Consecration

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Consecration is the solemn dedication to a special purpose or service, usually religious. The word consecration literally means "association with the sacred". Persons, places, or things can be consecrated, and the term is used in various ways by different groups. The origin of the word comes from the Latin stem consecrat, which means dedicated, devoted, and sacred. [1] A synonym for to consecrate is to sanctify; a distinct antonym is to desecrate.

Ritual set of actions, performed mainly for their symbolic value

A ritual is a sequence of activities involving gestures, words, and objects, performed in a sequestered place, and performed according to set sequence. Rituals may be prescribed by the traditions of a community, including a religious community. Rituals are characterized but not defined by formalism, traditionalism, invariance, rule-governance, sacral symbolism, and performance.

Something that is sacred is dedicated or set apart for the service or worship of a deity or considered worthy of spiritual respect or devotion; or inspiring awe or reverence among believers. The property is often ascribed to objects, or places.

Synonym Words or phrases having the same meaning

A synonym is a word or phrase that means exactly or nearly the same as another lexeme in the same language. Words that are synonyms are said to be synonymous, and the state of being a synonym is called synonymy. For example, the words begin, start, commence, and initiate are all synonyms of one another. Words are typically synonymous in one particular sense: for example, long and extended in the context long time or extended time are synonymous, but long cannot be used in the phrase extended family. Synonyms with exactly the same meaning share a seme or denotational sememe, whereas those with inexactly similar meanings share a broader denotational or connotational sememe and thus overlap within a semantic field. The former are sometimes called cognitive synonyms and the latter, near-synonyms, plesionyms or poecilonyms.

Contents

Buddhism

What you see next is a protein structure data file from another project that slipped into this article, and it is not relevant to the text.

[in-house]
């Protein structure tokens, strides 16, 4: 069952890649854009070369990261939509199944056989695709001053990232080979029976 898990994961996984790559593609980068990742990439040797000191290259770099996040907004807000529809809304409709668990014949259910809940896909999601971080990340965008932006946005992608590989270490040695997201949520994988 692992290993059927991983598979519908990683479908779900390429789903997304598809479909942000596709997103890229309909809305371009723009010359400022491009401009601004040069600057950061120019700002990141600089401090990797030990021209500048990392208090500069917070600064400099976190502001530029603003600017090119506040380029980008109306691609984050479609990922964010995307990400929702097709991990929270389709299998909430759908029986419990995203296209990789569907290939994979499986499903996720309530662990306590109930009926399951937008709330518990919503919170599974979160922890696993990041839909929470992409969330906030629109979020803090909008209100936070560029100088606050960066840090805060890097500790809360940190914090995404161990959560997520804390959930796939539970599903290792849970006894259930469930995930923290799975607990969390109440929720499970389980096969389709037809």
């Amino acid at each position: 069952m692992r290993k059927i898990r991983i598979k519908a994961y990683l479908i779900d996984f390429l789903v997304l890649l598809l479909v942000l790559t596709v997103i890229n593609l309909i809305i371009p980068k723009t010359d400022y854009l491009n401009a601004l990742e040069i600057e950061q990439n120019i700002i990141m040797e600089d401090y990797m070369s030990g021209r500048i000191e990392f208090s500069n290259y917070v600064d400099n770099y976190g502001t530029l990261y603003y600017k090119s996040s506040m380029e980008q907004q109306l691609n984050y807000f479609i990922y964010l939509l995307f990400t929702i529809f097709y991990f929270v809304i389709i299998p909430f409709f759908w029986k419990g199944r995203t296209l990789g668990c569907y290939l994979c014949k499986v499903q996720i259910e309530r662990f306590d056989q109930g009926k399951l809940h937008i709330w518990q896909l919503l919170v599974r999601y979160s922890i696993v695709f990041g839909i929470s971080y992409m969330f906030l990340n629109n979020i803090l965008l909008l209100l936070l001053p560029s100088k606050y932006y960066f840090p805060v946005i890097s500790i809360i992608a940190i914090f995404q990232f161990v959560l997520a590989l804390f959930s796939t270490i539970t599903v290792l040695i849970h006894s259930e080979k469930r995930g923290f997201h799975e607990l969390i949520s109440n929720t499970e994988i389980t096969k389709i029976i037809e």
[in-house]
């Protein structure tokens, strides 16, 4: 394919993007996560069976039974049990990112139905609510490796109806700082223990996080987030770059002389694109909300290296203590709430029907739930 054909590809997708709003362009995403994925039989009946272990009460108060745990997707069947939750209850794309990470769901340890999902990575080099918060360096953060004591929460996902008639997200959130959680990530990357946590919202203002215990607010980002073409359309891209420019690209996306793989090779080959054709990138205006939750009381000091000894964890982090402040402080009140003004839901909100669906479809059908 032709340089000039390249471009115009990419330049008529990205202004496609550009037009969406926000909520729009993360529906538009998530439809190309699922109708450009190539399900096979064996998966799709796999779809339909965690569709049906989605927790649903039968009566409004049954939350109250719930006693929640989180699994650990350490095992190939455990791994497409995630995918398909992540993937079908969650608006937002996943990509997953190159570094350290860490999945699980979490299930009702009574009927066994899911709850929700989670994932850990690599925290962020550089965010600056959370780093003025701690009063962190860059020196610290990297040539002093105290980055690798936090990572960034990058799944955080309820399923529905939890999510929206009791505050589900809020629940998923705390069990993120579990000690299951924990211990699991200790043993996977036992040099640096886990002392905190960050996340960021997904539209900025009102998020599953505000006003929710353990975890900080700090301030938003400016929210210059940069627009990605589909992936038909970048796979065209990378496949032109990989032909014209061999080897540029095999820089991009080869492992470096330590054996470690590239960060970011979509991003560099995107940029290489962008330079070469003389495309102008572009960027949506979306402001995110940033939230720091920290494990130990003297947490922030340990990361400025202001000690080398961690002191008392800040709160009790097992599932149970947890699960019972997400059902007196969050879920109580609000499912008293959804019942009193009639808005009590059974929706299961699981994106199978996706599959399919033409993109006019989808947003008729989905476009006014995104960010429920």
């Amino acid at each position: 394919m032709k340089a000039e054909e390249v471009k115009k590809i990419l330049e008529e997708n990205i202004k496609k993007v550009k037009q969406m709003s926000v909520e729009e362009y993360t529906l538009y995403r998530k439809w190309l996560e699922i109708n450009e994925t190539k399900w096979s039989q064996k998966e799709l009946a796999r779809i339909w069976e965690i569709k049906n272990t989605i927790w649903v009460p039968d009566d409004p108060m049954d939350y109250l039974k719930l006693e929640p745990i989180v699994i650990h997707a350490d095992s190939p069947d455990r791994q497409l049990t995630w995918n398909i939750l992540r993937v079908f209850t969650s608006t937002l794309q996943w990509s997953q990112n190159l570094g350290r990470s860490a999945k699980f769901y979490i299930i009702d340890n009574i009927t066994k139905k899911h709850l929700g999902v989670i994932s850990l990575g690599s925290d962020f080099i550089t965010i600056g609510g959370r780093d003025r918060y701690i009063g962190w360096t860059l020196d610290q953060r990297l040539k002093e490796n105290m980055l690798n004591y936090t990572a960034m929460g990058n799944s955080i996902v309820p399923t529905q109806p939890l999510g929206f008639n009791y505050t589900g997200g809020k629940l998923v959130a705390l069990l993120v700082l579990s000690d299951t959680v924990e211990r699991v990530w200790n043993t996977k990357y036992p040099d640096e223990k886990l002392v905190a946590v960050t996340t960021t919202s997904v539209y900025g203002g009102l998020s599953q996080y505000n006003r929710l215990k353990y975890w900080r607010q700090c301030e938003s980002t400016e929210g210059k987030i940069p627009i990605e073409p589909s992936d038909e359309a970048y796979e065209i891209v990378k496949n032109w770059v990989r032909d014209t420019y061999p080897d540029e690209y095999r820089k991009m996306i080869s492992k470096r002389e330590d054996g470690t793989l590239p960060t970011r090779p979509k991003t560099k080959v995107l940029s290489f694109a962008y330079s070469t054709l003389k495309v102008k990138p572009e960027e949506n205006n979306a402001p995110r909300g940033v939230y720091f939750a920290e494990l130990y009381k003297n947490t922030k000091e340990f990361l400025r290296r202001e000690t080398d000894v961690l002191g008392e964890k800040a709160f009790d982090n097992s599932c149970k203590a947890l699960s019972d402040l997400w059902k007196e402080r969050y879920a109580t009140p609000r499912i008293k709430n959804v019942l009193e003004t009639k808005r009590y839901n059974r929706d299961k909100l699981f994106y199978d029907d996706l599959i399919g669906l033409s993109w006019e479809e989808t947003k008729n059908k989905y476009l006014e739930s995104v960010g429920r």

Images of the Buddha and bodhisattvas are ceremonially consecrated in a broad range of Buddhist rituals that vary depending on the Buddhist traditions. Buddhābhiseka is a Pali and Sanskrit term referring to these consecration rituals. [2]

Bodhisattva Any person who is on the path towards Buddhahood but has not yet attained it

In Buddhism, a bodhisattva is any person who is on the path towards Buddhahood.

Pali middle Indo-Aryan language

Pali or Magadhan is a Middle Indo-Aryan liturgical language native to the Indian subcontinent. It is widely studied because it is the language of the Pāli Canon or Tipiṭaka, and is the sacred language of some religious texts of Hinduism and all texts of Theravāda Buddhism. The earliest archaeological evidence of the existence of canonical Pali comes from Pyu city-states inscriptions found in Burma dated to the mid 5th to mid 6th century CE.

Sanskrit language of ancient India

Sanskrit is a language of ancient India with a 3,500-year history. It is the primary liturgical language of Hinduism and the predominant language of most works of Hindu philosophy as well as some of the principal texts of Buddhism and Jainism. Sanskrit, in its variants and numerous dialects, was the lingua franca of ancient and medieval India. In the early 1st millennium CE, along with Buddhism and Hinduism, Sanskrit migrated to Southeast Asia, parts of East Asia and Central Asia, emerging as a language of high culture and of local ruling elites in these regions.

Christianity

Roman Catholic Church

The Consecration of Deodat (1620, Claude Bassot). Consecration-de-Deodat.jpg
The Consecration of Deodat (1620, Claude Bassot).

"Consecration" is used in the Catholic Church as the setting apart for the service of God of both persons and objects.

Catholic Church Largest Christian church, led by the Bishop of Rome

The Catholic Church, also known as the Roman Catholic Church, is the largest Christian church, with approximately 1.3 billion baptised Catholics worldwide as of 2017. As the world's oldest continuously functioning international institution, it has played a prominent role in the history and development of Western civilisation. The church is headed by the Bishop of Rome, known as the pope. Its central administration, the Holy See, is in the Vatican City, an enclave within the city of Rome in Italy.

Ordination of bishops

The ordination of a new bishop is also called a consecration. While the term "episcopal ordination" is now more common, [3] "consecration" was the preferred term from the Middle Ages through the period including the Second Vatican Council (11 October 1962 – 8 December 1965). [4]

Ordination religious process by which individuals are consecrated as clergy